By Shannon Sneed
The Eatonton Messenger
May 2, 2019
Creators of the Eatonton-filmed short “83 Days” captured the audience’s attention from the opening scene and held it through an emotional 29 minutes.
The award-winning score and masterful cinematography immediately draws you inside the screen and puts you on the southern dirt road with the young victims as they ride their bikes toward a horrible demise.
The audience held their breath, and tears flowed from the eyes of several moviegoers as the Stinney family stood helplessly while Junior was put into the back of a sheriff’s car at 14 years old, never to return home. The father chases the old patrol car down the dirt driveway as deputies drive away with his son.
After winning several awards at film festivals all over the world, the movie premiered in Eatonton on April 23 to a sparse crowd at The Plaza Arts Center.
Showing on opening day of the Milledgeville- Eatonton Film Festival, parts of Putnam County are recognizable throughout the movie.
Utilizing some of Eatonton’s well-preserved historical buildings for filming, one of the most powerful scenes in the movie was shot at The Eatonton Messenger.
During the 3-day shoot, filmmakers transformed the downtown newspaper office into a 1940s South Carolina sheriff’s office. During that scene, the sheriff confronts his deputy about whether the accused young black man really confessed to killing two young white girls.
The audience winced as the onscreen actors referred to Stinney by a racial slur instead of by his name, and light gasps could be heard when the deputy revealed he didn’t need a confession because he was convinced the boy committed the crime.
After the show ended, the movie’s writers and producers acknowledged that the narrative is disturbing but chose to remain true to the social environment of those years.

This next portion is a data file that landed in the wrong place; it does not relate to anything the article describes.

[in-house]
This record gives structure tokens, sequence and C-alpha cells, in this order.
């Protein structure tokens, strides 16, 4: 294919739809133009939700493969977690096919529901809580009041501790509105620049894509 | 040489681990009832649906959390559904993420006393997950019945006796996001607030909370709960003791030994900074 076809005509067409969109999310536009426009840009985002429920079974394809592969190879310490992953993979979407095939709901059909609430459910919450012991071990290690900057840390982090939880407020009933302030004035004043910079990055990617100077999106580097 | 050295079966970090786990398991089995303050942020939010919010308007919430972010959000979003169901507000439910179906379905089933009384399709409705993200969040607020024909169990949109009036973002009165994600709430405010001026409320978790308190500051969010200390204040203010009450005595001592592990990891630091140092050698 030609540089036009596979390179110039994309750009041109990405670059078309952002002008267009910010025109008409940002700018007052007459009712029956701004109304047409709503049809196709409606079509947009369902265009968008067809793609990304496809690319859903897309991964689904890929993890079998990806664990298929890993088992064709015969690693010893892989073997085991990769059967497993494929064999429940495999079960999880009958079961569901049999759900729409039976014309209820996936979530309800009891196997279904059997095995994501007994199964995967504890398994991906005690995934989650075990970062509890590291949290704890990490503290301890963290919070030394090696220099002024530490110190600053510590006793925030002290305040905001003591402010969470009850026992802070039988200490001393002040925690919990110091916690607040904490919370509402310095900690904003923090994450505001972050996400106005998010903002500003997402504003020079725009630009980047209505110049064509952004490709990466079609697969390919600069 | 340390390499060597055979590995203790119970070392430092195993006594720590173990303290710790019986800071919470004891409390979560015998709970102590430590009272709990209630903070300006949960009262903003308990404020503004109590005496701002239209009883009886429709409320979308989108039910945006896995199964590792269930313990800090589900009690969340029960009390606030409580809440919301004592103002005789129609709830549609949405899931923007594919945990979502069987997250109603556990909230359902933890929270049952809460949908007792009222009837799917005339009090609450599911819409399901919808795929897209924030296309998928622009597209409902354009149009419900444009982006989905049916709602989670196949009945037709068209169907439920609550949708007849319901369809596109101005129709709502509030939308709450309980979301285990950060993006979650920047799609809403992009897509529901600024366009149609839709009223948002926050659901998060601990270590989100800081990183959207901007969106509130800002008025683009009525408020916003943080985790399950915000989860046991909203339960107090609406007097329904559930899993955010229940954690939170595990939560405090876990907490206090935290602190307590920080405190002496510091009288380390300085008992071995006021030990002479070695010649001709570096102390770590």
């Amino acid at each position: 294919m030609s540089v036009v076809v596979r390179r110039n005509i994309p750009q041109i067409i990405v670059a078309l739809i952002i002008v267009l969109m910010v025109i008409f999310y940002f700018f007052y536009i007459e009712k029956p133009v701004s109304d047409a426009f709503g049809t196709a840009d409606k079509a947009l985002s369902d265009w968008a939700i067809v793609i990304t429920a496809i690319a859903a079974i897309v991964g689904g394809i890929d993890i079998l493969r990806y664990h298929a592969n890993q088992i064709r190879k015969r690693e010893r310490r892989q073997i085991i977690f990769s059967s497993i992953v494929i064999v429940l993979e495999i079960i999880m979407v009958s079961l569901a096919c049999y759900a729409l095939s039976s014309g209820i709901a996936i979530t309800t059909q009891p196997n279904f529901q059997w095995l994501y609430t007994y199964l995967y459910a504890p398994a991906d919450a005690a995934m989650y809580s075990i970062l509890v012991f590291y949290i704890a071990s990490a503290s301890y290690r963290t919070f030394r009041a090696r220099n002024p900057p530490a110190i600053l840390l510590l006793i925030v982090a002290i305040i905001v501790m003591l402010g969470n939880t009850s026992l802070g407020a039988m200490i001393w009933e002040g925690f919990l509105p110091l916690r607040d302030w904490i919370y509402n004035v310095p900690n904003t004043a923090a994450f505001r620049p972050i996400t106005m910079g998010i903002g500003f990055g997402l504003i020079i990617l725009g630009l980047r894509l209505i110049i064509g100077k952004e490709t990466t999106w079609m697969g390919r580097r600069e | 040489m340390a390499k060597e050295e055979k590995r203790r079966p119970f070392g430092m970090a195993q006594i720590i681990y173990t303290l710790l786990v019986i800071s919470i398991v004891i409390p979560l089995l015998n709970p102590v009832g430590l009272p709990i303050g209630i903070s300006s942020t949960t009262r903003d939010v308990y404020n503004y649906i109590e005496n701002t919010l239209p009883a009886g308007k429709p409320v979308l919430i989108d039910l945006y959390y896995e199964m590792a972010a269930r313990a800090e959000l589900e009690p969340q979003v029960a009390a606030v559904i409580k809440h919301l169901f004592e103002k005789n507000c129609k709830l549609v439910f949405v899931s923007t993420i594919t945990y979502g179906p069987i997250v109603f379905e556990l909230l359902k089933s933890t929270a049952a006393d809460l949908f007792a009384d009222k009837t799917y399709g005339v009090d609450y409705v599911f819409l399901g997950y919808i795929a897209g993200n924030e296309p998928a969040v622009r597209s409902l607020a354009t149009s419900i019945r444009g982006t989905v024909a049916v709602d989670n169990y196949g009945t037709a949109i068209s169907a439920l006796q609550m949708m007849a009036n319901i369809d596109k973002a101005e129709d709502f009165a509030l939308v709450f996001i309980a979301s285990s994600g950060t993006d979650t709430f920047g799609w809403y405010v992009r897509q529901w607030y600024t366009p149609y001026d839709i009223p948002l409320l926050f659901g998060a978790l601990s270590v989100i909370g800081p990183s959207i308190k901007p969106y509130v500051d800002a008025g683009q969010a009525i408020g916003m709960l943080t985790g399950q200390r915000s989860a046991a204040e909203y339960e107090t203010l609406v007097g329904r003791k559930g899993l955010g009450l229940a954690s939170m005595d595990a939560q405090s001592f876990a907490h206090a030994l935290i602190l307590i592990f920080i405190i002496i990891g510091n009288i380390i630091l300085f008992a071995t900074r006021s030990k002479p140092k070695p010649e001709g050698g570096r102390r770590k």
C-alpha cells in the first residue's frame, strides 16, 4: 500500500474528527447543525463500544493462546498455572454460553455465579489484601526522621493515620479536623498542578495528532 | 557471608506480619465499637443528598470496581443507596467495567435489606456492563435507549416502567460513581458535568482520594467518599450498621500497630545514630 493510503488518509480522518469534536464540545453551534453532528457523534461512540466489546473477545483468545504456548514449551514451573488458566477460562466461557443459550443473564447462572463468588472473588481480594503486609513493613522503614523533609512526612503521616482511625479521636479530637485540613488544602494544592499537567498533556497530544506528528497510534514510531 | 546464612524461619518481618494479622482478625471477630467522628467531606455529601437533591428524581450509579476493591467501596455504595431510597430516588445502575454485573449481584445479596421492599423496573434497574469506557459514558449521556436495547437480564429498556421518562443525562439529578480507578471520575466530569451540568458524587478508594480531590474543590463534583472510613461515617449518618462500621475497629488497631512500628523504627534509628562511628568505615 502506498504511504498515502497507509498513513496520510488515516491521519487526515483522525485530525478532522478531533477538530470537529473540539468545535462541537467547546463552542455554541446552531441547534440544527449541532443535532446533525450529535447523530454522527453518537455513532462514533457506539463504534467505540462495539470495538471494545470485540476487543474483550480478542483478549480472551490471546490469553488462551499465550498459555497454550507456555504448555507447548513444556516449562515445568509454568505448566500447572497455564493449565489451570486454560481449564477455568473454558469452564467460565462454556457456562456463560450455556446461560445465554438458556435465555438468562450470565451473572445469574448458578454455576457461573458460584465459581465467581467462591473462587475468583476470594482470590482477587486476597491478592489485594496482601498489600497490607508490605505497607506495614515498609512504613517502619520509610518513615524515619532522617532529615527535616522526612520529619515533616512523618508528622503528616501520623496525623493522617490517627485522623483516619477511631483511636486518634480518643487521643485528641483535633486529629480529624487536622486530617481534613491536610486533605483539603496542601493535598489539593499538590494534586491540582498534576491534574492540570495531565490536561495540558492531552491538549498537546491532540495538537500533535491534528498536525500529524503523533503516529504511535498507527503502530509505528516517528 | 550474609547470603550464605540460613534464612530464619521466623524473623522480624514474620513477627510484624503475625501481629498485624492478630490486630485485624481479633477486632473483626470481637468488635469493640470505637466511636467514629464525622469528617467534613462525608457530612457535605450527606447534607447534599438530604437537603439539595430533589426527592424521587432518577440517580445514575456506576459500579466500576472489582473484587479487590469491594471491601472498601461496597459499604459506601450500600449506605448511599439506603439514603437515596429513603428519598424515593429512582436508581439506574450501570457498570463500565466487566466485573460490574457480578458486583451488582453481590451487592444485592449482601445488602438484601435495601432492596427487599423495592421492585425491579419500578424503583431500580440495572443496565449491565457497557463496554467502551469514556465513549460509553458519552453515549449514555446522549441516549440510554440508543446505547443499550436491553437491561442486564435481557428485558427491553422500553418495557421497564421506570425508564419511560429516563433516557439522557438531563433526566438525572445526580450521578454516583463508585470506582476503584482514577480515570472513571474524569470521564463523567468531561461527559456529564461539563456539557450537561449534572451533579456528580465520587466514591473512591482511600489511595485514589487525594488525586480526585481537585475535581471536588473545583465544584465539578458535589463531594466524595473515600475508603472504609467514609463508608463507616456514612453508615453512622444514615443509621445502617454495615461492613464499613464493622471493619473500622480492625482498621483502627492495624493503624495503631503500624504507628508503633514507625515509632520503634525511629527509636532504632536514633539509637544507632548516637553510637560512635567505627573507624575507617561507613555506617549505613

“Take a deep breath,” director/producer Andrew Paul Howell said. “I know it is an intense film.” Andrew told the audience that, when writer Ray Brown gave him the 118-page script, he initially passed it on to his wife, Summer Howell, co-writer and assistant director of the movie. “Then, I read it and wept,” Andrew said.
Meeting Brown at a coffee shop in Atlanta, Andrew asked him if he could cut the script down to 20 pages. Brown told him that he wanted a film, not a trailer, but decided to trust Summer anyway to help with the editing.
“He trusted me with his baby,” Summer said.
Deciding to take on the project, Andrew said they had heard about Eatonton and contacted local producer Jim Stone of Tytan Pictures. “We had no idea what was coming,” Andrew said. The town opened its arms and welcomed the production team by providing cast, crew and locations.
Sheriff Howard Sills, who portrays Judge Witherspoon in the production, provided several props for the film, including the sheriff’s car and original old black and white striped prison uniforms.
Brown noted that Summer did a phenomenal job condensing the pages to capture the poignancy of the story, but that “there is still so much to be told.” “We are going to expand on the story,” Brown said, noting the story has been picked up by an investor to make it into a full feature film. “There’s a lot that needs to be covered that speaks to the conspiracy and possibility of other options of who might be responsible for the crime.” Brown noted that the story went on for a span of decades. From the 83 days it took to accuse, arrest, convict and execute the young man to nearly 70 years later when he was exonerated from those crimes.